Jeremy Paxman discusses British monarchy in 2007
When you subscribe we will use the information you provide to send you these newsletters. Sometimes they’ll include recommendations for other related newsletters or services we offer. Our Privacy Notice explains more about how we use your data, and your rights. You can unsubscribe at any time.
The veteran broadcaster made these comments during an interview on an American chat show about his book ‘On Royalty’. The interviewer, Charlie Rose, claimed that some people say, because royals are raised the way they are, they “can’t come out whole”. Mr Paxman asked what he meant by “whole”.
Mr Rose said that, if you are told from the moment you are born that you are special, different, royal and one-of-a-kind, that it might have an impact on you and “make you a certain way”.
Mr Paxman said: “Of course it can! It’s bound to have an impact on you! Bound to have an impact on you!
“And all sorts of subsidiary things too, for example friendship. You and I and all your viewers have friends.
“Friendship is a relationship of equals, in which people are perfectly entitled to turn round to you and say, ‘Charlie, you’re talking bull****.’
“No one can do that. If you have no equals, you can’t have that relationship of peers.
“So it’s all these things that make it very very difficult, and it’s very hard to grow up in that world.”
Mr Paxman also highlighted another significant difficulty for members of the Royal Family: a lack of privacy.
He quoted the Queen’s first nanny Marion Crawford, who reportedly said: “The only truly private period in the life of a royal person is in the womb.”
Mr Paxman explained that the public know royals “all their lives, really”, which is partly why they have such an emotional attachment to them.
Lack of privacy in their personal lives has been an issue for royals for many years, but has come to the fore most recently with Meghan Markle and Prince Harry.
The Duke and Duchess of Sussex have criticised the press many times and Meghan emphasised in an unaired clip of her interview with Oprah Winfrey that she believes “everyone has a basic right to privacy”.
She insisted that it is about “boundaries” and “respect”.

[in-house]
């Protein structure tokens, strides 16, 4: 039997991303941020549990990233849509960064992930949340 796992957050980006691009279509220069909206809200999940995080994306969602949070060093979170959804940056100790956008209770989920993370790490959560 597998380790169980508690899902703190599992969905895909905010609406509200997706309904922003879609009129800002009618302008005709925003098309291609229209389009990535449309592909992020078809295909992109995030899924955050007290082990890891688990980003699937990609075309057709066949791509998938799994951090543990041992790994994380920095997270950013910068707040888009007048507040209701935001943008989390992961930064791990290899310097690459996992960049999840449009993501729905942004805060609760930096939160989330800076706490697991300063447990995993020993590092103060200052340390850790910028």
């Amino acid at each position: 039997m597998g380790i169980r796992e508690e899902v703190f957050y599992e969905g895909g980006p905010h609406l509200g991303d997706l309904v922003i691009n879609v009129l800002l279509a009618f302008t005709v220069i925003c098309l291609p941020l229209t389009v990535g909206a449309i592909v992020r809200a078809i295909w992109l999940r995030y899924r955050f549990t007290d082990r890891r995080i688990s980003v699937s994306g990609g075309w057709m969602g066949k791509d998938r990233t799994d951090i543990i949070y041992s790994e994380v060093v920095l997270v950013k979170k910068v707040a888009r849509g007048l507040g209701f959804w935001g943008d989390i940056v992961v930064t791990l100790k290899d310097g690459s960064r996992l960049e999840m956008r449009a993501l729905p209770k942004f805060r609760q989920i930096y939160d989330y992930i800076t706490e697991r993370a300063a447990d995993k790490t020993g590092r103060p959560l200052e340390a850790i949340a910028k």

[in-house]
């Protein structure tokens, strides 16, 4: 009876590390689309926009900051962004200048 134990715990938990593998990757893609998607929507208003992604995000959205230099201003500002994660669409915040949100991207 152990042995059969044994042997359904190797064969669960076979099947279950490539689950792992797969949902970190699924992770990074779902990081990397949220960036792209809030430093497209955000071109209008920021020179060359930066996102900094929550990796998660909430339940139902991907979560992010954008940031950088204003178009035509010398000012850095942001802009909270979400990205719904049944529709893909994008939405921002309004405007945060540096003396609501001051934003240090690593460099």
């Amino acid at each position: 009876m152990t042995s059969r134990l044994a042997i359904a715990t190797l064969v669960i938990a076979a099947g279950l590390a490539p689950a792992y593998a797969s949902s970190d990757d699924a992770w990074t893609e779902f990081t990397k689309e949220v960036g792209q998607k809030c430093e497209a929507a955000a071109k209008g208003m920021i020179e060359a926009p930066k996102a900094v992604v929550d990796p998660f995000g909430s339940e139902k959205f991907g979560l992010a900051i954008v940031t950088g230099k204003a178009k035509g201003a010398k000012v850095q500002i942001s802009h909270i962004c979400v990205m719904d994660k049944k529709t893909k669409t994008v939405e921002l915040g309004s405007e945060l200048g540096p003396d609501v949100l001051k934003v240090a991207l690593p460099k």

Lady Louise heartbreak as teenager ‘eye-to-eye with coffin’ at funeral [INSIGHT]
Queen’s heartbreaking struggle hidden during Prince Philip’s funeral [REVEALED]
Jeremy Paxman’s brilliant analogy sums up Meghan and Harry’s troubles [VIDEO]
She has also recently won a privacy lawsuit against Associated Newspapers.
Meanwhile, Harry said that he feared “history repeating itself”, in reference to his mother Princess Diana, who was hounded by the press at times.
Prince Edward once said: “There is little escape for anyone in the public eye. And for the Royal Family, nothing at all.”
He had his own struggles when he was first dating Sophie Rhys-Jones, now the Countess of Wessex.
Jeremy Paxman discusses royals’ lack of privacy in 2007
He wrote to several newspaper editors, pleading with them to leave her alone, after numerous articles appeared speculating whether they would get engaged.
He wrote: “I am taking this unusual step of writing to you directly in the hope of stopping your reporters and photographers from destroying that part of my life that I am entitled to regard as private and more importantly, Sophie’s life.”
However, Mr Paxman argued that it is exactly this lack of privacy that perhaps endears royals to the public, implying that the monarchy’s longevity may rely on it.
The other reason why the monarchy is so popular and fascinating, he argued, is that there is only one monarch, making the Queen completely unique in her position.
When asked what makes people feel such strong emotion towards the royals, Mr Paxman said: “Of course, it’s partly because there’s only one of them, there’s only one Queen.
“And none of us can ever become a royal ourselves unless we choose to marry into that family, which is unlikely in most of our cases.
“I think there’s that, I think the fact there’s only one of her, that she is in a strict sense she’s unique, and it’s also true of Queen Margrethe in Denmark or Beatrix in Holland or Juan Carlos in Spain, there’s only one of them.”
Source: Read Full Article